The companies are going to undertake joint marketing campaigns to promote their product offer. Outside Europe, they also aim to get themselves known in North America and Asia.   


Further Information
Access to this exclusive content is for Technology Networks Premium members only.

Join Technology Networks Premium for free access to:

  • Exclusive articles
  • Presentations from international conferences
  • Over 2,400+ scientific posters on ePosters
  • More than 3,700+ scientific videos on LabTube
  • 35 community eNewsletters


Sign In



Forgotten your details? Click Here
If you are not a member you can join here

*Please note: By logging into TechnologyNetworks.com you agree to accept the use of cookies. To find out more about the cookies we use and how to delete them, see our privacy policy.

Related Content

Calixar, Aston University Announce Multidrug Resistance Collaboration
Purpose is to study the extraction, stabilization and crystallization of full-length human ABC transporters involved in multidrug resistance.
Wednesday, October 22, 2014
Scientific News
TOPLESS Plants Provide Clues to Human Molecular Interactions
Scientists at Van Andel Research Institute have revealed an important molecular mechanism in plants that has significant similarities to certain signaling mechanisms in humans, which are closely linked to early embryonic development and to diseases such as cancer.
Advancing Cancer Drug Design with Image of Key Protein
Scientists have pioneered the use of a high-powered imaging technique to picture in exquisite detail one of the central proteins of life – a cellular recycling unit with a role in many diseases.
Mould Unlocks New Route to Biofuels
Scientists at The University of Manchester have made an important discovery that forms the basis for the development of new applications in biofuels and the sustainable manufacturing of chemicals.
'Invisible' Protein Structure Explains the Power of Enzymes
A research group at Umeå University in Sweden has managed to capture and describe a protein structure that, until now, has been impossible to study.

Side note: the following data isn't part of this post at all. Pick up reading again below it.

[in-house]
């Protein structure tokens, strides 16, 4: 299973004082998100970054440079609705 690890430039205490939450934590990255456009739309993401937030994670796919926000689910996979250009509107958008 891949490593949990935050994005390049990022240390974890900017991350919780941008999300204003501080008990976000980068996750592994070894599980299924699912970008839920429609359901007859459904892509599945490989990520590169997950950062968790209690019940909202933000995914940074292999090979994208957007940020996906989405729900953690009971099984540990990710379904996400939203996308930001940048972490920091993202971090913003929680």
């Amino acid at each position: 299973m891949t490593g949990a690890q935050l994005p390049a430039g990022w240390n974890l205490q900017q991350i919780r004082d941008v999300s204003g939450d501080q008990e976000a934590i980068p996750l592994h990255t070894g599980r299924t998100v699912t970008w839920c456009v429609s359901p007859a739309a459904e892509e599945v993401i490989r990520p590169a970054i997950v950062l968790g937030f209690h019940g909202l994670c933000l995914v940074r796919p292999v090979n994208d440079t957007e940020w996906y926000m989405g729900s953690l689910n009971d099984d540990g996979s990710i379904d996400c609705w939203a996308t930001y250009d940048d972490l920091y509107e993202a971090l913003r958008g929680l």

Unraveling the Elusive Structure of HIV Protein
Snapshots of HIV virus’ proteins may help design new ways to fight the disease.
Blueprinting Cell Membrane Proteins
Recent breakthrough will make the blueprinting process faster, easier and cheaper, and should have major implications in the field of drug discovery and development.
Bacteria Use Chemical Harpoons to Hold on Their Hosts
Researchers reveal how a common disease causing bacteria latches on to the body during an infection.
Solving Streptide from Structure to Biosynthesis
Researchers reveal new information about how bacteria communicate via the protein, streptide.
Near-Atomic Resolution of Protein Structure Holds Promise for Drug Discovery
A new study shows that it is possible to use an imaging technique called cryo-electron microscopy to view the architecture of a metabolic enzyme bound to a drug that blocks its activity.
X-ray Study May Aid in Designing Better Blood Pressure Drugs
New atomic-scale details could help create more effective medications with fewer side effects.
SELECTBIO

Skyscraper Banner
Go to LabTube
Go to eposters
 
Access to the latest scientific news
Exclusive articles
Upload and share your posters on ePosters
Latest presentations and webinars
View a library of 1,800+ scientific and medical posters
2,400+ scientific and medical posters
A library of 2,500+ scientific videos on LabTube
3,700+ scientific videos
Close
Premium CrownJOIN TECHNOLOGY NETWORKS PREMIUM FREE!